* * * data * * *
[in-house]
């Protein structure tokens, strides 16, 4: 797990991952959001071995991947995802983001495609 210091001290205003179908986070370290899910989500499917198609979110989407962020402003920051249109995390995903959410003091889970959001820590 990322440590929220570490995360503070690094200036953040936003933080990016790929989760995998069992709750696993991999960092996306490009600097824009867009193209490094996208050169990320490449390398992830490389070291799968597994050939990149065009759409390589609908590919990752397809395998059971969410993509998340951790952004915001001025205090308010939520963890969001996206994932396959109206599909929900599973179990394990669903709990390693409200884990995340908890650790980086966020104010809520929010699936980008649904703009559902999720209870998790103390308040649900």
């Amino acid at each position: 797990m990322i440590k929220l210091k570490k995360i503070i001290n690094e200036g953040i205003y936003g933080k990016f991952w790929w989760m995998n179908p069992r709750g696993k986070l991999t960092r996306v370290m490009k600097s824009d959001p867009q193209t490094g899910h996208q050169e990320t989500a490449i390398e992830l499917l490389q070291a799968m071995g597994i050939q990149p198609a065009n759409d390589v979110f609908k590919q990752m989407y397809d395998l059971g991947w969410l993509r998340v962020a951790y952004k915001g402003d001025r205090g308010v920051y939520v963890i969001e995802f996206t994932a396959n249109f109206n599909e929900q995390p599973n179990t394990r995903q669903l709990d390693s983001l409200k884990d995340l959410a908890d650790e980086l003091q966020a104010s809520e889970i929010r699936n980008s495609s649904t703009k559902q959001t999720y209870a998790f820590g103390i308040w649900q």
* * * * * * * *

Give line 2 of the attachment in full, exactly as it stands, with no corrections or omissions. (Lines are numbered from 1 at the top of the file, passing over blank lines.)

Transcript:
């Protein structure tokens, strides 16, 4: 797990991952959001071995991947995802983001495609 210091001290205003179908986070370290899910989500499917198609979110989407962020402003920051249109995390995903959410003091889970959001820590 990322440590929220570490995360503070690094200036953040936003933080990016790929989760995998069992709750696993991999960092996306490009600097824009867009193209490094996208050169990320490449390398992830490389070291799968597994050939990149065009759409390589609908590919990752397809395998059971969410993509998340951790952004915001001025205090308010939520963890969001996206994932396959109206599909929900599973179990394990669903709990390693409200884990995340908890650790980086966020104010809520929010699936980008649904703009559902999720209870998790103390308040649900």